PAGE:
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Farmers’ share of food dollar hits record low
Producers say they can’t compensate for rising labor costs.
American farmers are earning less than ever before.
According to the Michigan Farm Bureau, farmers’ share of the food dollar amount decreased nationally in 2016 to 14.8 cents per dollar, which is a 4.5 percent decline from the previous year and the lowest since the report began in 1993.
In 2015, MFB estimated that farmers’ shares were 18.9 cents per dollar.
The recent report, which was first released in April by the U.S. Department of Agriculture Economic Research Service’s Food Dollar Series, is updated every even year.
It measures annual expenditures by U.S. consumers on domestically produced food.
USDA Economic Research Service’s Food Dollar Series evaluates farmers’ shares in three series: the marketing bill series, industry group series and the primary factor series.
Michigan Farm Bureau Field Crops Specialist Kate Thiel said the other 85.2 cents per dollar is attributed to transportation, processing and marketing.
Gordie Moeller, a food security advocate in West Michigan, said he doesn’t believe apple growers struggled as much with low prices as crops, beef and milk producers.
Denny Heffron, owner of Heffron Farm in Belding, operates 5,000 acres of corn, hay, soybeans. He also raises beef cattle and owns four farm markets, with two locations in Grand Rapids, one in Wyoming and another on his farm. In addition to selling his produce, Heffron also markets the produce of other farmers.
He also sells his produce to restaurants like Salt of the Earth, Grand Rapids Brewing Co., and Brewery Vivant.
Heffron said labor costs have gone up, but the value the farmers are getting has gone down, and farmers, therefore, are not getting enough money to compensate for the additional cost.
“The cost to raise (cattle) has steadily gone up, but what we are able to get for it has not gone up accordingly,” Heffron said. “We don’t process our meat, so we have to hire someone, and we just had a big increase in processing because of labor. It is very difficult to find good labor. The prices of what we are selling have not gone up.”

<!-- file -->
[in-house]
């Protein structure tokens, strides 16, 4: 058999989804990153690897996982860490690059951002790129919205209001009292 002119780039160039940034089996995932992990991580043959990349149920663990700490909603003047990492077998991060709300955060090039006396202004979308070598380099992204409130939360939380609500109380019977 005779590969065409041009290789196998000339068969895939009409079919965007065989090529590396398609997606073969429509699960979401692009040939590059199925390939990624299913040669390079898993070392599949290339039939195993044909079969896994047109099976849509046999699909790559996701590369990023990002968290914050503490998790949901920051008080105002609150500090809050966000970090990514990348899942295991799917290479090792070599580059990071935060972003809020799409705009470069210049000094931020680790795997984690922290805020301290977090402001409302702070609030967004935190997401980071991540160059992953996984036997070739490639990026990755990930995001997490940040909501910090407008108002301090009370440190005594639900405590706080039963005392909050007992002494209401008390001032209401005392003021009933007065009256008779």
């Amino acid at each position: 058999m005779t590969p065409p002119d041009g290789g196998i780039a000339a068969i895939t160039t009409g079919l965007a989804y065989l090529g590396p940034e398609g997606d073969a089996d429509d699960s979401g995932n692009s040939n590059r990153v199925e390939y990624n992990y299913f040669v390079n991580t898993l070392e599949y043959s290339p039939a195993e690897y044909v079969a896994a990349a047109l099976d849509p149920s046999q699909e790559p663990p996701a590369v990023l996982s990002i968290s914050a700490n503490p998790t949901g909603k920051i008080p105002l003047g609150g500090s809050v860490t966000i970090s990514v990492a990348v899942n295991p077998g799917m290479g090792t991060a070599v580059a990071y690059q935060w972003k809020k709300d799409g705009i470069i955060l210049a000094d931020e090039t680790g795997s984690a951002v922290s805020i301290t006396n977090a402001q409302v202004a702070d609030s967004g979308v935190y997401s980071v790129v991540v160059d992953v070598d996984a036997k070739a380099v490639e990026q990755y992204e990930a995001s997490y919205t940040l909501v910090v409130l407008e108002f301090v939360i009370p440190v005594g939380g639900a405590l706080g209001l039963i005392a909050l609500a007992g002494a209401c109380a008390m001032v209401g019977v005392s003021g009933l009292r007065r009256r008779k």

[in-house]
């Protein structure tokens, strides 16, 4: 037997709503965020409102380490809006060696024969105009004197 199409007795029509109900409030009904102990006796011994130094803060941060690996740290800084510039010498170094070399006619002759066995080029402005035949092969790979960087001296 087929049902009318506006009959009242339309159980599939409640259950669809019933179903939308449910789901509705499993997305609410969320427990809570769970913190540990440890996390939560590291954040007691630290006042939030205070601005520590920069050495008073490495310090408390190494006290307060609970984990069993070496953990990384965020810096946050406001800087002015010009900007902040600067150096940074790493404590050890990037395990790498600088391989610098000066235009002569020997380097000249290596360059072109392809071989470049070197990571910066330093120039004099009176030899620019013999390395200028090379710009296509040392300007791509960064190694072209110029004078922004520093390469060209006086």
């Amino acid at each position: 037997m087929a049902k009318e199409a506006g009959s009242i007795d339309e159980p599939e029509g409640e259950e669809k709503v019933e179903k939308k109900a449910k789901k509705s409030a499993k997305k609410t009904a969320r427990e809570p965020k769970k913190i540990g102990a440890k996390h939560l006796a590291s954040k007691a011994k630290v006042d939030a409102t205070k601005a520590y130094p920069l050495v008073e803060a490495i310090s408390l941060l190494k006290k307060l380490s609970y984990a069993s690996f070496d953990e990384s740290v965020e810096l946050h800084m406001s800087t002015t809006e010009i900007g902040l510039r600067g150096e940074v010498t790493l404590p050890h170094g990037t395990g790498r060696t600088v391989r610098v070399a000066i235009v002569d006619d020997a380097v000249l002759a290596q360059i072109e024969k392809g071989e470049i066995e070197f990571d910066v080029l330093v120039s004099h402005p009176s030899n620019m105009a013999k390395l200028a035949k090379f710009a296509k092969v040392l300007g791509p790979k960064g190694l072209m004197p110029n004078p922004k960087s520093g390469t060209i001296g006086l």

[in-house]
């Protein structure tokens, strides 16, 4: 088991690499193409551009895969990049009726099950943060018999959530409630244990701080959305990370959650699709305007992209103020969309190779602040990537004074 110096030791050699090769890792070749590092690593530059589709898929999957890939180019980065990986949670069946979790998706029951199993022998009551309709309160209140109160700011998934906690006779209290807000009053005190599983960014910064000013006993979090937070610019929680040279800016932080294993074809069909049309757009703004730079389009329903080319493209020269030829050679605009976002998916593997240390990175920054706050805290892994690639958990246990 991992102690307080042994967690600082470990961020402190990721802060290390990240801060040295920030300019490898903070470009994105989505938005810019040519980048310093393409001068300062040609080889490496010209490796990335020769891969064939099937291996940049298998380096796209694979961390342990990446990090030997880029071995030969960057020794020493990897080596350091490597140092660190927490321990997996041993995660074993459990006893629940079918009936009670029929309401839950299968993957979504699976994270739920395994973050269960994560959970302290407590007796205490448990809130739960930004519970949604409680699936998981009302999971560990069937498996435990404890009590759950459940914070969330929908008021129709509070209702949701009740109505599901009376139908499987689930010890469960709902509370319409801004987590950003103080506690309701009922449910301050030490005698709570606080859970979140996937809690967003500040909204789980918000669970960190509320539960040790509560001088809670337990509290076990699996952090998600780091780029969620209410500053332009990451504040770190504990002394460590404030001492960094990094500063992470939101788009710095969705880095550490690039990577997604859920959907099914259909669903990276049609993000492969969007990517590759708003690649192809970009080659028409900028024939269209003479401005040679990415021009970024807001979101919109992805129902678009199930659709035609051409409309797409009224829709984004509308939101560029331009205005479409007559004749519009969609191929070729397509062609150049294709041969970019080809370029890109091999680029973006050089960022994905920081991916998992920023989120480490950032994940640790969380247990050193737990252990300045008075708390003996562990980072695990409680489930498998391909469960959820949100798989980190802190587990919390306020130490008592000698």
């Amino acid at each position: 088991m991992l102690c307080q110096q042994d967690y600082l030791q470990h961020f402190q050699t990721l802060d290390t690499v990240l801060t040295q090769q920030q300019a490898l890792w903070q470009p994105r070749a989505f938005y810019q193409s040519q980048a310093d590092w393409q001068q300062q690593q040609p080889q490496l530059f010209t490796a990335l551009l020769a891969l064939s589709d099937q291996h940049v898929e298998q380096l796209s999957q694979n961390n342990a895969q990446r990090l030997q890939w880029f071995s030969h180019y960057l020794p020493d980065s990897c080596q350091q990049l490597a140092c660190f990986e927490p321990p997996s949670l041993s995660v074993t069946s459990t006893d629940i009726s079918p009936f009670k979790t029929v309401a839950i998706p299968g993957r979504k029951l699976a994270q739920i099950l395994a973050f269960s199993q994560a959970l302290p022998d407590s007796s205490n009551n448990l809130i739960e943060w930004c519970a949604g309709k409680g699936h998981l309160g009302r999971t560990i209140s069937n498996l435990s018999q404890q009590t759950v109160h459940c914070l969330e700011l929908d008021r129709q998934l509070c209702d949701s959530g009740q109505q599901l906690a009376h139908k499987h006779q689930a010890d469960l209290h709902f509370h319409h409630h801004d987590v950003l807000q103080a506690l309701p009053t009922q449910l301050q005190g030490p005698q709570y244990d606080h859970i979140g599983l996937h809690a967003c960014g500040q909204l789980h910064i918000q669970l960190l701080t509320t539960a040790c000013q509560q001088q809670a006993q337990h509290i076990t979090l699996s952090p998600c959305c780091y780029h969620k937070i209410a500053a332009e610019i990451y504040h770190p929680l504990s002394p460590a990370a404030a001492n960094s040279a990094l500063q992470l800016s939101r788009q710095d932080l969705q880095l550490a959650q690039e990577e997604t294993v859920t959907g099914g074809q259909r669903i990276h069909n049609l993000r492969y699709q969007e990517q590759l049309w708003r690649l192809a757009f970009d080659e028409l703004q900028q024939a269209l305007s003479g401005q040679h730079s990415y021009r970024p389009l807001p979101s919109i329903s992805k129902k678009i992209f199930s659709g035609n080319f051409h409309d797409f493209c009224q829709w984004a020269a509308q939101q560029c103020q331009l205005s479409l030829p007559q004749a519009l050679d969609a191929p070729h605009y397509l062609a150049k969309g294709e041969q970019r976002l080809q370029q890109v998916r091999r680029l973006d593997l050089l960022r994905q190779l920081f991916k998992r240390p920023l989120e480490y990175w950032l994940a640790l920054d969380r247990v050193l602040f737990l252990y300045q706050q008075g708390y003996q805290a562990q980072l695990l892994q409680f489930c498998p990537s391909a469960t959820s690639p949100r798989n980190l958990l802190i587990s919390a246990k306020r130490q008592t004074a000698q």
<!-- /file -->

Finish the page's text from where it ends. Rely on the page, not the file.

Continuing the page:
He said the reason the price for crops has not gone up is that farmers have to compete on the world market.
“They grow soybeans, corn, wheat and cattle, too, in a lot of places around the world,” Heffron said, “For example, a while ago McDonald’s said they were going to import meat from Argentina, I think, so we have to compete with the rest of the world.
“A lot of the prices around the world are a lot cheaper; their regulations are less, so it makes it harder and harder to do business here when we have the cost like we have here.”
Joe Klein is an apple grower and the chairman of Jack Brown Produce, a Sparta-based apple packer, shipper and exporter. He said the price for apples has not changed much except during the 2017 apple season, and he attributes that to the state of Washington.
“Washington had a large crop of apples, especially smaller apples, and that impacted Michigan apples because we generally grow smaller apples in our market,” Klein said. “Our market is usually a bag market, which has smaller apples. They sold smaller apples than they usually would grow and encroached on our market.”
Klein said other than the 2017 apple season, apple growers haven’t seen a fluctuation in their price.
“It could be this year,” Klein said. “Hopefully, nothing bad happens because the spring has been so favorable to us. If nothing happens — we are a long way from September — we could be sitting on a large crop, but we’ll have to see what the other states do.”